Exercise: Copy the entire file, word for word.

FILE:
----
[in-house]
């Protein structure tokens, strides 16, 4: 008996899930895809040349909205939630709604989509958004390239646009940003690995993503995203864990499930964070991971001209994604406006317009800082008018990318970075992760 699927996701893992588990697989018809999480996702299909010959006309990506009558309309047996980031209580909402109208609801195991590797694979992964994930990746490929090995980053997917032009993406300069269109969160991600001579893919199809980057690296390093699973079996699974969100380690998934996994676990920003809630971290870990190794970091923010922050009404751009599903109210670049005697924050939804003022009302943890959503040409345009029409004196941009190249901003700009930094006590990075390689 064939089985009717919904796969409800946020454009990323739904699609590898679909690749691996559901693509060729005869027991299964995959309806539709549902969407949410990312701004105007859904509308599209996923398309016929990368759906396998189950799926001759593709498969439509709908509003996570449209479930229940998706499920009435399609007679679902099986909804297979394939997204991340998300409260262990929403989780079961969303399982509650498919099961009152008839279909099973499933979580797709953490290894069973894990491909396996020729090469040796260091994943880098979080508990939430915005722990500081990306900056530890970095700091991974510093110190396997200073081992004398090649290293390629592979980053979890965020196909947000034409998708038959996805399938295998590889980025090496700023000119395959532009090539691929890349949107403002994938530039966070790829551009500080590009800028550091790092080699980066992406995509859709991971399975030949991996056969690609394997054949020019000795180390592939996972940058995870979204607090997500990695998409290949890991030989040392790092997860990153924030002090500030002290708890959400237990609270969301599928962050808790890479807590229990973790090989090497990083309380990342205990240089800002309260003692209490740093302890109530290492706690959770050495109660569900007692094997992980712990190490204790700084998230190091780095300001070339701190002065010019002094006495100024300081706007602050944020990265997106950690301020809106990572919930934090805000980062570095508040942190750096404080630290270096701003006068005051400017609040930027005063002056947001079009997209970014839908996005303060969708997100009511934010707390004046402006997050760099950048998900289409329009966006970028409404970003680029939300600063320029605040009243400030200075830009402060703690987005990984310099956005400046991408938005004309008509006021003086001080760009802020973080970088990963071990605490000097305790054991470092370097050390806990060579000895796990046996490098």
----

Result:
[in-house]
């Protein structure tokens, strides 16, 4: 008996899930895809040349909205939630709604989509958004390239646009940003690995993503995203864990499930964070991971001209994604406006317009800082008018990318970075992760 699927996701893992588990697989018809999480996702299909010959006309990506009558309309047996980031209580909402109208609801195991590797694979992964994930990746490929090995980053997917032009993406300069269109969160991600001579893919199809980057690296390093699973079996699974969100380690998934996994676990920003809630971290870990190794970091923010922050009404751009599903109210670049005697924050939804003022009302943890959503040409345009029409004196941009190249901003700009930094006590990075390689 064939089985009717919904796969409800946020454009990323739904699609590898679909690749691996559901693509060729005869027991299964995959309806539709549902969407949410990312701004105007859904509308599209996923398309016929990368759906396998189950799926001759593709498969439509709908509003996570449209479930229940998706499920009435399609007679679902099986909804297979394939997204991340998300409260262990929403989780079961969303399982509650498919099961009152008839279909099973499933979580797709953490290894069973894990491909396996020729090469040796260091994943880098979080508990939430915005722990500081990306900056530890970095700091991974510093110190396997200073081992004398090649290293390629592979980053979890965020196909947000034409998708038959996805399938295998590889980025090496700023000119395959532009090539691929890349949107403002994938530039966070790829551009500080590009800028550091790092080699980066992406995509859709991971399975030949991996056969690609394997054949020019000795180390592939996972940058995870979204607090997500990695998409290949890991030989040392790092997860990153924030002090500030002290708890959400237990609270969301599928962050808790890479807590229990973790090989090497990083309380990342205990240089800002309260003692209490740093302890109530290492706690959770050495109660569900007692094997992980712990190490204790700084998230190091780095300001070339701190002065010019002094006495100024300081706007602050944020990265997106950690301020809106990572919930934090805000980062570095508040942190750096404080630290270096701003006068005051400017609040930027005063002056947001079009997209970014839908996005303060969708997100009511934010707390004046402006997050760099950048998900289409329009966006970028409404970003680029939300600063320029605040009243400030200075830009402060703690987005990984310099956005400046991408938005004309008509006021003086001080760009802020973080970088990963071990605490000097305790054991470092370097050390806990060579000895796990046996490098």